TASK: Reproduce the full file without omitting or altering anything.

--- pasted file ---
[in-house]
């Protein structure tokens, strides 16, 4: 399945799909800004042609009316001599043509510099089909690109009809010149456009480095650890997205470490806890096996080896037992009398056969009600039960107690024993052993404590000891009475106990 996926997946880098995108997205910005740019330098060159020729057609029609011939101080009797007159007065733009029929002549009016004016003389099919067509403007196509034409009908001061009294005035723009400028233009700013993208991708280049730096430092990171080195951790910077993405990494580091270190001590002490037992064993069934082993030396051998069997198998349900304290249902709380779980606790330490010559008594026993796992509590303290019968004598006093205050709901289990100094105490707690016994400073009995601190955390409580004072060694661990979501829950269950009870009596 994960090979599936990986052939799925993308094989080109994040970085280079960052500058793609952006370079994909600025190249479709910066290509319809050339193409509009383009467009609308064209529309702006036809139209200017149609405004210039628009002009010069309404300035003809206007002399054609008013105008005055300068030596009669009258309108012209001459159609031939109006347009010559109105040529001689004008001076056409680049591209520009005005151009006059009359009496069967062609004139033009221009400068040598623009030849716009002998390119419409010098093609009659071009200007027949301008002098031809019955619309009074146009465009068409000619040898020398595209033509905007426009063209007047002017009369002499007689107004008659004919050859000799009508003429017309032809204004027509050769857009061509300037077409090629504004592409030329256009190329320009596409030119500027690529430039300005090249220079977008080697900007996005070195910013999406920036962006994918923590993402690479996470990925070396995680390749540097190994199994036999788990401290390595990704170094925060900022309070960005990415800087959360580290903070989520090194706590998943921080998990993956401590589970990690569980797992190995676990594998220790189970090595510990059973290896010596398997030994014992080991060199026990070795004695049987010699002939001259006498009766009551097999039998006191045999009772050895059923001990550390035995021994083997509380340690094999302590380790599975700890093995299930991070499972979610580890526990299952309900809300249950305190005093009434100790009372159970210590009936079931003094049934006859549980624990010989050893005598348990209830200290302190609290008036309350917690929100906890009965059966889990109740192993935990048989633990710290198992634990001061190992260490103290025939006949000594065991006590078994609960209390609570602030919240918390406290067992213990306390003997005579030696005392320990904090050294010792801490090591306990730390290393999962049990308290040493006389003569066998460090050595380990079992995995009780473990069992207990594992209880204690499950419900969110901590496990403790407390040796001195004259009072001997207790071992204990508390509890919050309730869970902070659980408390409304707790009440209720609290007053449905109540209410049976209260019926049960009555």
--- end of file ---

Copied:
[in-house]
């Protein structure tokens, strides 16, 4: 399945799909800004042609009316001599043509510099089909690109009809010149456009480095650890997205470490806890096996080896037992009398056969009600039960107690024993052993404590000891009475106990 996926997946880098995108997205910005740019330098060159020729057609029609011939101080009797007159007065733009029929002549009016004016003389099919067509403007196509034409009908001061009294005035723009400028233009700013993208991708280049730096430092990171080195951790910077993405990494580091270190001590002490037992064993069934082993030396051998069997198998349900304290249902709380779980606790330490010559008594026993796992509590303290019968004598006093205050709901289990100094105490707690016994400073009995601190955390409580004072060694661990979501829950269950009870009596 994960090979599936990986052939799925993308094989080109994040970085280079960052500058793609952006370079994909600025190249479709910066290509319809050339193409509009383009467009609308064209529309702006036809139209200017149609405004210039628009002009010069309404300035003809206007002399054609008013105008005055300068030596009669009258309108012209001459159609031939109006347009010559109105040529001689004008001076056409680049591209520009005005151009006059009359009496069967062609004139033009221009400068040598623009030849716009002998390119419409010098093609009659071009200007027949301008002098031809019955619309009074146009465009068409000619040898020398595209033509905007426009063209007047002017009369002499007689107004008659004919050859000799009508003429017309032809204004027509050769857009061509300037077409090629504004592409030329256009190329320009596409030119500027690529430039300005090249220079977008080697900007996005070195910013999406920036962006994918923590993402690479996470990925070396995680390749540097190994199994036999788990401290390595990704170094925060900022309070960005990415800087959360580290903070989520090194706590998943921080998990993956401590589970990690569980797992190995676990594998220790189970090595510990059973290896010596398997030994014992080991060199026990070795004695049987010699002939001259006498009766009551097999039998006191045999009772050895059923001990550390035995021994083997509380340690094999302590380790599975700890093995299930991070499972979610580890526990299952309900809300249950305190005093009434100790009372159970210590009936079931003094049934006859549980624990010989050893005598348990209830200290302190609290008036309350917690929100906890009965059966889990109740192993935990048989633990710290198992634990001061190992260490103290025939006949000594065991006590078994609960209390609570602030919240918390406290067992213990306390003997005579030696005392320990904090050294010792801490090591306990730390290393999962049990308290040493006389003569066998460090050595380990079992995995009780473990069992207990594992209880204690499950419900969110901590496990403790407390040796001195004259009072001997207790071992204990508390509890919050309730869970902070659980408390409304707790009440209720609290007053449905109540209410049976209260019926049960009555």